• Front-row seats: 80%

• 71.6 percent in the middle rows

• 68.1 percent in the back rows

These results were achieved in a classroom setting where the seating locations were assigned by the teacher. This means that it’s not simply a question of the more motivated students sitting in the front and the less motivated kids sitting in the rear.

You’ll be able to see the board and hear the teacher more clearly if you sit in the front row, and your concentration will improve as well.

You now know where to find the best seats in the classroom!

  • REDUCE THE AMOUNT OF INFORMATION BY SIMPLIFYING, SUMMARIZING, AND COMPRESSING IT

Make use of mnemonic techniques such as acronyms, which have been shown to improve learning efficiency.

Example #1: This acronym/sentence can be used to learn the electromagnetic spectrum in sequence of increasing frequency:

X-ray guns were used by enraged Martians to invade Venus. (The electromagnetic spectrum is divided into radio, microwave, infrared, visible, ultraviolet, X-rays, and gamma rays, in order of increasing frequency).

  • MAKE A LIST OF YOUR CONCERNS.

Will I be able to pass this exam?

What if I lose track of the important concepts and equations?

What if the exam is more difficult than you anticipated?

These kinds of thoughts are undoubtedly running through your mind right now as you prepare for an exam. However, if your thoughts become irrational, the anxiety that comes with it can harm your grades. Here’s the answer…

In one study, University of Chicago researchers discovered that students who wrote for 10 minutes about their concerns before an approaching exam performed better than those who did not. This strategy, according to the experts, is particularly useful for regular worriers.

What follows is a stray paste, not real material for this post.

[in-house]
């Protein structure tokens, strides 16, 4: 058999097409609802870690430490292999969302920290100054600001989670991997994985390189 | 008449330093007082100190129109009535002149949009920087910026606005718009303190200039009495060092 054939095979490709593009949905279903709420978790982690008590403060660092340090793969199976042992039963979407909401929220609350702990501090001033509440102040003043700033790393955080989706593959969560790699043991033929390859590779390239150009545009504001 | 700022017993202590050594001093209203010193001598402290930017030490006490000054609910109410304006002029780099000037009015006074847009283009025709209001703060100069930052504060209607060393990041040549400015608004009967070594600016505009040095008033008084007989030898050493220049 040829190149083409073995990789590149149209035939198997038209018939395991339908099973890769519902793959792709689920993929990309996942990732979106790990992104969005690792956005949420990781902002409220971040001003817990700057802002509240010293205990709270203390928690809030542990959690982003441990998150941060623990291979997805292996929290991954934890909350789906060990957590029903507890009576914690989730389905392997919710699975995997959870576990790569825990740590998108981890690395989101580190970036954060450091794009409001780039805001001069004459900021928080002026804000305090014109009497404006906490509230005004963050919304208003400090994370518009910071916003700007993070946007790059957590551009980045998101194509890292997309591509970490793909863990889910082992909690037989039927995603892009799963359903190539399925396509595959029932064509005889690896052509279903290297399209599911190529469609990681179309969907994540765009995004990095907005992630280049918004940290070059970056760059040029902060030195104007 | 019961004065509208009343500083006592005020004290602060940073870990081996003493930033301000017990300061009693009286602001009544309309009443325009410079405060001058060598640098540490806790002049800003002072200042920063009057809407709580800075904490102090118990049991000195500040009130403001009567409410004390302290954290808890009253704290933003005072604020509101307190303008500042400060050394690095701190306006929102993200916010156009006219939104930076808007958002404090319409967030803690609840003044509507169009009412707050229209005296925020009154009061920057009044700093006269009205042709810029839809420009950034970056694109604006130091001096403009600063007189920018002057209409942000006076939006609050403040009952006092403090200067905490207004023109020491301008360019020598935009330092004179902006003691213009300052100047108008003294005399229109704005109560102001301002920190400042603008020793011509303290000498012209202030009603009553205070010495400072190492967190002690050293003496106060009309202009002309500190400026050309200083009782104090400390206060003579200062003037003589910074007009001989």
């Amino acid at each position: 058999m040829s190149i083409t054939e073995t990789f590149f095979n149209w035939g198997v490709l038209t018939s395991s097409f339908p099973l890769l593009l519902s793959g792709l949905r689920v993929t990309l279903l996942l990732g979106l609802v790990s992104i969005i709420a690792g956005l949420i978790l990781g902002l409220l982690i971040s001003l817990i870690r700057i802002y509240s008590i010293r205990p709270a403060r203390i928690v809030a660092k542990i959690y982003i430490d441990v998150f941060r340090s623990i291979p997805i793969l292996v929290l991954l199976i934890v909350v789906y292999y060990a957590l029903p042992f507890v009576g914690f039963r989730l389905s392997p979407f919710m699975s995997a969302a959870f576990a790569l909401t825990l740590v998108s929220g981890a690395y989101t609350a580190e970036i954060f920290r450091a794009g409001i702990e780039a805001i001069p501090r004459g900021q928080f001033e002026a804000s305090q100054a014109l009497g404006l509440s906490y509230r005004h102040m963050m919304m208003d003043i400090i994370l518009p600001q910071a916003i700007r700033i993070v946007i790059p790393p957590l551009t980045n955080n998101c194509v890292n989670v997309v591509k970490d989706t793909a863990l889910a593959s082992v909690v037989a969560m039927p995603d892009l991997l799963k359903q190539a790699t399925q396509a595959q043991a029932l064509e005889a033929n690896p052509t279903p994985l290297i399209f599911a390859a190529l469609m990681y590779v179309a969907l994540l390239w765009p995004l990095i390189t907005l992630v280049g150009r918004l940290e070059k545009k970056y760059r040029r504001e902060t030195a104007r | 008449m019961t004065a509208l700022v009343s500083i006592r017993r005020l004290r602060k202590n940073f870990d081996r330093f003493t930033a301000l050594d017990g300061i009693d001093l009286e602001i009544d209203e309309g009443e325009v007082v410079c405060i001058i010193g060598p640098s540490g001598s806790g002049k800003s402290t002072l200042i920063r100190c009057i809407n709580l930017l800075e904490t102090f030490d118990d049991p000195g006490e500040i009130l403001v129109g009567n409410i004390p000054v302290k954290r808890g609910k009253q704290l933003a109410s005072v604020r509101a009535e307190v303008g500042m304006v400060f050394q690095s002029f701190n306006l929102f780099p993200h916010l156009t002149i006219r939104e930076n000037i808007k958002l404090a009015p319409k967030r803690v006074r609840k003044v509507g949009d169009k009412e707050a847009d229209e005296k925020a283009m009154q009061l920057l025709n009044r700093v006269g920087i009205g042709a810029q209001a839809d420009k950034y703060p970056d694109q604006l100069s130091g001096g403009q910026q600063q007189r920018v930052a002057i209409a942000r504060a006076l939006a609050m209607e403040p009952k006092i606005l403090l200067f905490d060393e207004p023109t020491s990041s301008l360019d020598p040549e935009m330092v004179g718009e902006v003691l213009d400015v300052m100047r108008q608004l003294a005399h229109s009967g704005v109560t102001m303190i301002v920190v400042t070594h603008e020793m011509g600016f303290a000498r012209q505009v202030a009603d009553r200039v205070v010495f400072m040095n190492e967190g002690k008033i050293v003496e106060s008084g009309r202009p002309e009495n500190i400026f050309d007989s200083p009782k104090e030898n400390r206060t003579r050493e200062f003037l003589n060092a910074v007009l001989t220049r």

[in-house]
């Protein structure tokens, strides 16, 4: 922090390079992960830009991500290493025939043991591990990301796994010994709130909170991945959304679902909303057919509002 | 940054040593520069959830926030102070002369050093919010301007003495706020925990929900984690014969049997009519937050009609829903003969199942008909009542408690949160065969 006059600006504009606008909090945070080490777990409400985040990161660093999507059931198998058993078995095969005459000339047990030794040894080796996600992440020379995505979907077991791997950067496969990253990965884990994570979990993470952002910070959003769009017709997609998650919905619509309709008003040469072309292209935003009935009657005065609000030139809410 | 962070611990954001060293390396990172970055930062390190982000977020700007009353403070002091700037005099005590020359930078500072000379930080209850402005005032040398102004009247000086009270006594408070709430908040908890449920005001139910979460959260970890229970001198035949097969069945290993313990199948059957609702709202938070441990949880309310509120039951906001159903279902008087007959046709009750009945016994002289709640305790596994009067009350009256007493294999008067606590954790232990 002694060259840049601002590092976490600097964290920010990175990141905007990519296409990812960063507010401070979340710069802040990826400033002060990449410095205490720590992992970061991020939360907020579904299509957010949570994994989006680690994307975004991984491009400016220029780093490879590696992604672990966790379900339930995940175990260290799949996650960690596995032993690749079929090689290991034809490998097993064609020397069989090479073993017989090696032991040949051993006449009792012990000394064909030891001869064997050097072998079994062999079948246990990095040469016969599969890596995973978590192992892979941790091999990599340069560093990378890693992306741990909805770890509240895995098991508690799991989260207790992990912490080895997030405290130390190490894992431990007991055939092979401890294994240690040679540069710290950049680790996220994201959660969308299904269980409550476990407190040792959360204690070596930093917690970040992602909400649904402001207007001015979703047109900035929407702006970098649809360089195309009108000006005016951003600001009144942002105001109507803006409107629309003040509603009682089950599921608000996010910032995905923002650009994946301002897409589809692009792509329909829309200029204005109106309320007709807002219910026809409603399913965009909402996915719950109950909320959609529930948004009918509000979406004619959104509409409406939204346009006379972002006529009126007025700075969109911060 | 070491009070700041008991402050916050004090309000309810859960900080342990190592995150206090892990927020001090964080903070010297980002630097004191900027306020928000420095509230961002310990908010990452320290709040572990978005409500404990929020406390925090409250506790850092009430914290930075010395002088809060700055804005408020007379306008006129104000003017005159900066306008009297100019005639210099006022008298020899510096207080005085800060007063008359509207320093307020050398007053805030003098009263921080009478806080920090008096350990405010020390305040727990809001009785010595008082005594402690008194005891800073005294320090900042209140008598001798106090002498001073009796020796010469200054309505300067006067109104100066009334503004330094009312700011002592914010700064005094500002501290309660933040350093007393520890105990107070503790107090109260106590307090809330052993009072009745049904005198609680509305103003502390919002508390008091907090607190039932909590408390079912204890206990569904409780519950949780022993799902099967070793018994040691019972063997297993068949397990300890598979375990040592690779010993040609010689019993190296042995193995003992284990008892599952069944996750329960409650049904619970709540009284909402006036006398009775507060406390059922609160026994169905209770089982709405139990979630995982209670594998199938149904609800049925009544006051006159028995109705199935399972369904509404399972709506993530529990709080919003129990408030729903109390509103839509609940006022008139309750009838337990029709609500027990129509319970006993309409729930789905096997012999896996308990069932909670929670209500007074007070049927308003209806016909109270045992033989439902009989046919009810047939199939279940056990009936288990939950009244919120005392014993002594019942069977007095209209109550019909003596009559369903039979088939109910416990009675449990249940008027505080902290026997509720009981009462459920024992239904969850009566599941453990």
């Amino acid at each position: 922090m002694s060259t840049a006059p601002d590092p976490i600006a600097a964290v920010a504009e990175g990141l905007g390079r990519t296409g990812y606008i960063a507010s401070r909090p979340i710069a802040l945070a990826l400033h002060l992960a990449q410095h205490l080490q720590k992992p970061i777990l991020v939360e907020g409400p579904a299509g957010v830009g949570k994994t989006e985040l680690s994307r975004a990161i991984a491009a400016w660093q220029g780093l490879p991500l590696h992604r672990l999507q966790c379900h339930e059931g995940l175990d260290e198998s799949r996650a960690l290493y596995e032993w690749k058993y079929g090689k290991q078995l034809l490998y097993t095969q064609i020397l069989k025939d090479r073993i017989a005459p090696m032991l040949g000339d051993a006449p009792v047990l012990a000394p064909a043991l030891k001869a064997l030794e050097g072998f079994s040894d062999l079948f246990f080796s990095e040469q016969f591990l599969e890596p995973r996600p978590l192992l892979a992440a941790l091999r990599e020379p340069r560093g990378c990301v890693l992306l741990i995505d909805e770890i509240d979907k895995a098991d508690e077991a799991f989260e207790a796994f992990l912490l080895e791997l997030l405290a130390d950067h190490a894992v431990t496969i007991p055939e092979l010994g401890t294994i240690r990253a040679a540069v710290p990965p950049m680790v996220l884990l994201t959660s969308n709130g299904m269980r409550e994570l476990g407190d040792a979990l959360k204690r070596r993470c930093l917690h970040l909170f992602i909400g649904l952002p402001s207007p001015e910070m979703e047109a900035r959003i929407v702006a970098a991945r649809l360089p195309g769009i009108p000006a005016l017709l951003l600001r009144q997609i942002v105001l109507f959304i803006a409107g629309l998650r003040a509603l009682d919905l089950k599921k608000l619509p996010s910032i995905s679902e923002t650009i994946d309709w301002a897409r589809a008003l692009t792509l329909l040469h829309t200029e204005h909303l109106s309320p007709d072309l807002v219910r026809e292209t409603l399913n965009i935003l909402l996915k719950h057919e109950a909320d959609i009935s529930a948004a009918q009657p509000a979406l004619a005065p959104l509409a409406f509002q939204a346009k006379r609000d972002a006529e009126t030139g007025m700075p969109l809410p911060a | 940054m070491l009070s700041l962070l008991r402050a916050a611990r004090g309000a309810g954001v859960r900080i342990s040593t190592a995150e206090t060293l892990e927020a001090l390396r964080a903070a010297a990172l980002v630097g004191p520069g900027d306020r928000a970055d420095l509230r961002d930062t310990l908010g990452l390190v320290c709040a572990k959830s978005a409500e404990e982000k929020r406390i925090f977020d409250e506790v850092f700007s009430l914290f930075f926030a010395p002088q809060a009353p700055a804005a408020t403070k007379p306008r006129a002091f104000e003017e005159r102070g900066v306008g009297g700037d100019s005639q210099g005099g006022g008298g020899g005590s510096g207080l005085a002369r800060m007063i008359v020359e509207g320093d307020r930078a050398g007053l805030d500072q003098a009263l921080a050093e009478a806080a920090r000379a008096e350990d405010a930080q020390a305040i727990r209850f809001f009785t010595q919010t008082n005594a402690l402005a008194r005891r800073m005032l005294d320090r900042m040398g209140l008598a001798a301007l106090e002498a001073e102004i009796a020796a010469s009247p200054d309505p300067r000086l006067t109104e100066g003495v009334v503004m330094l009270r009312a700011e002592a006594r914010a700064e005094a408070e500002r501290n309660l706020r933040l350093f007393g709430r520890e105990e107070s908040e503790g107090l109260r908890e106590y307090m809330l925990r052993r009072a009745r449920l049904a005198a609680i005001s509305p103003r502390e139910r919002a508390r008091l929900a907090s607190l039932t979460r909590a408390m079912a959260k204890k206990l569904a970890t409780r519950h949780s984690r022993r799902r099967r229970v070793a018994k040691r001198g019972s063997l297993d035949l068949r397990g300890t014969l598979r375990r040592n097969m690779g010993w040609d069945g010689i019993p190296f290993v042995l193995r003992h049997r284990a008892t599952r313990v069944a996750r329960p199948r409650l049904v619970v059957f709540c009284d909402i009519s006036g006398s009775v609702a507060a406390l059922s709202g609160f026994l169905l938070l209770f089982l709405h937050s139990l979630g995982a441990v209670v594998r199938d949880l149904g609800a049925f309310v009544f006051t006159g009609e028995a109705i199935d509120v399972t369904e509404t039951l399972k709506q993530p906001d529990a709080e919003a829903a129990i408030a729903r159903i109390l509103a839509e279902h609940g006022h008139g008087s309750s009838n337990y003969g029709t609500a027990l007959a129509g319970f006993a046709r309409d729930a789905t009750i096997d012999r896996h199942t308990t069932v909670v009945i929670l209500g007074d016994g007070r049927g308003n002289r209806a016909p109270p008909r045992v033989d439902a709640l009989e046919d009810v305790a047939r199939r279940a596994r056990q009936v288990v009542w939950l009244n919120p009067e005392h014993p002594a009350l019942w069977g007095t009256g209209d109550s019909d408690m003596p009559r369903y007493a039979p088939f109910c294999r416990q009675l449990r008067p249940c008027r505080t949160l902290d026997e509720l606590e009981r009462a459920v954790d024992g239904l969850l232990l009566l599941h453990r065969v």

Kitty Klein, a psychologist, has also demonstrated that expressive writing, such as journaling, helps memory and learning. According to Klein, this type of writing allows children to express their unpleasant thoughts, allowing them to be less distracted by them.

Take 10 minutes to jot down everything you’re worried about in relation to the impending exam to help you relax. You will improve your grades as a result of this simple activity.

  • REGULARLY PUT YOURSELF TO THE TEST

Self-testing is critical if you want to enhance your academic performance, according to decades of research.

Keith Lyle, a psychologist at the University of Louisville, taught the same statistics course to two sets of undergraduates in one experiment.

Lyle required the first group to complete a four- to six-question quiz at the end of each presentation.

The question was based on the information he had just learned.

Lyle did not give any quizzes to the pupils in the second group.

Lyle realized at the end of the semester that the first group outperformed the second on all four midterm tests.

So don’t just study your textbook or class notes in a passive manner. Quiz yourself on essential topics and equations to help you study smarter.

  •  TAKE BREAKS FROM STUDYING ON A REGULAR BASIS

Taking study breaks on a regular basis boosts overall productivity and improves focus (Ariga & Lleras, 2011).

That’s why locking yourself in your room for six hours to prepare for a test isn’t a good idea. Although it may appear that you get a lot done this way, research shows that this is not the case. So, after every 40 minutes of work, take a 5- to 10-minute break.